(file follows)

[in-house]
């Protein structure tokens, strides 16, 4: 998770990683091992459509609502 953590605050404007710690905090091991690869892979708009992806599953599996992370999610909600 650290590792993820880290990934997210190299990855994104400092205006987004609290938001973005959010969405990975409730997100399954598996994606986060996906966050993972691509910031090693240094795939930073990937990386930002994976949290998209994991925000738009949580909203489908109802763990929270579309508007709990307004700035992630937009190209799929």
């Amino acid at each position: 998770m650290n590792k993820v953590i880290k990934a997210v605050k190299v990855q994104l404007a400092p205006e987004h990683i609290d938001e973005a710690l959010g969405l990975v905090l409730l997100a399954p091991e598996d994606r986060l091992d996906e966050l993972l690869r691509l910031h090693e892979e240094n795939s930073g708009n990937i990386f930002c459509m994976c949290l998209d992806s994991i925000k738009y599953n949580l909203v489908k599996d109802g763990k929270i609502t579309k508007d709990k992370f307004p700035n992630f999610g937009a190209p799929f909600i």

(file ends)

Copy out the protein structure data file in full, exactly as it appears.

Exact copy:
[in-house]
């Protein structure tokens, strides 16, 4: 998770990683091992459509609502 953590605050404007710690905090091991690869892979708009992806599953599996992370999610909600 650290590792993820880290990934997210190299990855994104400092205006987004609290938001973005959010969405990975409730997100399954598996994606986060996906966050993972691509910031090693240094795939930073990937990386930002994976949290998209994991925000738009949580909203489908109802763990929270579309508007709990307004700035992630937009190209799929």
């Amino acid at each position: 998770m650290n590792k993820v953590i880290k990934a997210v605050k190299v990855q994104l404007a400092p205006e987004h990683i609290d938001e973005a710690l959010g969405l990975v905090l409730l997100a399954p091991e598996d994606r986060l091992d996906e966050l993972l690869r691509l910031h090693e892979e240094n795939s930073g708009n990937i990386f930002c459509m994976c949290l998209d992806s994991i925000k738009y599953n949580l909203v489908k599996d109802g763990k929270i609502t579309k508007d709990k992370f307004p700035n992630f999610g937009a190209p799929f909600i």